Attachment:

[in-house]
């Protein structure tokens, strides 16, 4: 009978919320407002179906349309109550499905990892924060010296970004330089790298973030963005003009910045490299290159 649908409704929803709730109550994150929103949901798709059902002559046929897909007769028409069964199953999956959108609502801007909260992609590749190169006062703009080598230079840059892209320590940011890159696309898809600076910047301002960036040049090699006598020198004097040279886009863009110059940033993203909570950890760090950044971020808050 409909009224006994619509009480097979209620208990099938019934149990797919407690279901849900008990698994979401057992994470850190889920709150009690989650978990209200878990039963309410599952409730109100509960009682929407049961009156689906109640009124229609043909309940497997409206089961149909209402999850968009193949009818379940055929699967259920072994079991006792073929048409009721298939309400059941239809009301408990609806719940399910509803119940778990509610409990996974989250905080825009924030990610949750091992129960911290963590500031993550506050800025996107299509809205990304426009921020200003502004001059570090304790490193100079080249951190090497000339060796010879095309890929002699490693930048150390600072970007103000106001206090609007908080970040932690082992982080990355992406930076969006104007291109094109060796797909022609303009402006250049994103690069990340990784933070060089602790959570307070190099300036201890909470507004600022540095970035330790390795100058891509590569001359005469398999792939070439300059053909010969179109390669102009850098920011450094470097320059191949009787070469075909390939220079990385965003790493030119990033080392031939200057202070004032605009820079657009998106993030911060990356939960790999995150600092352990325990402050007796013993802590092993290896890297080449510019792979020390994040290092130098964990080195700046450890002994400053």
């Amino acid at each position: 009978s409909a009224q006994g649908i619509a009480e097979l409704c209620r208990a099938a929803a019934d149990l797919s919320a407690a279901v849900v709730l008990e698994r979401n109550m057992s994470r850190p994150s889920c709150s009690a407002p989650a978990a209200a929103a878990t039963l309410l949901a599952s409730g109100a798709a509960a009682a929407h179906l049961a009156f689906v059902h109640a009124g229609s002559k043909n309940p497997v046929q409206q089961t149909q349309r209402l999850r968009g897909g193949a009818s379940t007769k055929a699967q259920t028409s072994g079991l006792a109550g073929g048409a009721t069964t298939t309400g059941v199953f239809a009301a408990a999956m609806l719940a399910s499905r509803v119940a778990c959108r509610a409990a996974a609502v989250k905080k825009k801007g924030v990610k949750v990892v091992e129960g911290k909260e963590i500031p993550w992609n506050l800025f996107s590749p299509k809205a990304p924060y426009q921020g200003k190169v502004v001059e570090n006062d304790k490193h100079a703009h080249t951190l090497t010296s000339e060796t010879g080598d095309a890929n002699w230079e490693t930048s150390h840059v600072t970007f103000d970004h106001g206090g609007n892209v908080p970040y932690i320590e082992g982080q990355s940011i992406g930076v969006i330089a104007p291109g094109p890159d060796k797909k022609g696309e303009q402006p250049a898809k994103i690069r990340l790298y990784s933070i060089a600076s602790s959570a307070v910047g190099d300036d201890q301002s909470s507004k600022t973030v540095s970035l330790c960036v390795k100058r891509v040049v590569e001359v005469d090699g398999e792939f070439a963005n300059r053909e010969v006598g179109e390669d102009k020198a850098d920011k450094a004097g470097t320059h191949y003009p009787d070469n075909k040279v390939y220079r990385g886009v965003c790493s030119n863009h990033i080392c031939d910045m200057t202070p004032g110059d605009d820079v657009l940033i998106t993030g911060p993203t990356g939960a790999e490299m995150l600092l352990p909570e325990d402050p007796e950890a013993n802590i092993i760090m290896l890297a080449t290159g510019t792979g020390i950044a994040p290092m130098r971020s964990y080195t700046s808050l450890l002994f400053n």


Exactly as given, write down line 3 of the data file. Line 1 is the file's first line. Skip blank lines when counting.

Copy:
């Amino acid at each position: 009978s409909a009224q006994g649908i619509a009480e097979l409704c209620r208990a099938a929803a019934d149990l797919s919320a407690a279901v849900v709730l008990e698994r979401n109550m057992s994470r850190p994150s889920c709150s009690a407002p989650a978990a209200a929103a878990t039963l309410l949901a599952s409730g109100a798709a509960a009682a929407h179906l049961a009156f689906v059902h109640a009124g229609s002559k043909n309940p497997v046929q409206q089961t149909q349309r209402l999850r968009g897909g193949a009818s379940t007769k055929a699967q259920t028409s072994g079991l006792a109550g073929g048409a009721t069964t298939t309400g059941v199953f239809a009301a408990a999956m609806l719940a399910s499905r509803v119940a778990c959108r509610a409990a996974a609502v989250k905080k825009k801007g924030v990610k949750v990892v091992e129960g911290k909260e963590i500031p993550w992609n506050l800025f996107s590749p299509k809205a990304p924060y426009q921020g200003k190169v502004v001059e570090n006062d304790k490193h100079a703009h080249t951190l090497t010296s000339e060796t010879g080598d095309a890929n002699w230079e490693t930048s150390h840059v600072t970007f103000d970004h106001g206090g609007n892209v908080p970040y932690i320590e082992g982080q990355s940011i992406g930076v969006i330089a104007p291109g094109p890159d060796k797909k022609g696309e303009q402006p250049a898809k994103i690069r990340l790298y990784s933070i060089a600076s602790s959570a307070v910047g190099d300036d201890q301002s909470s507004k600022t973030v540095s970035l330790c960036v390795k100058r891509v040049v590569e001359v005469d090699g398999e792939f070439a963005n300059r053909e010969v006598g179109e390669d102009k020198a850098d920011k450094a004097g470097t320059h191949y003009p009787d070469n075909k040279v390939y220079r990385g886009v965003c790493s030119n863009h990033i080392c031939d910045m200057t202070p004032g110059d605009d820079v657009l940033i998106t993030g911060p993203t990356g939960a790999e490299m995150l600092l352990p909570e325990d402050p007796e950890a013993n802590i092993i760090m290896l890297a080449t290159g510019t792979g020390i950044a994040p290092m130098r971020s964990y080195t700046s808050l450890l002994f400053n």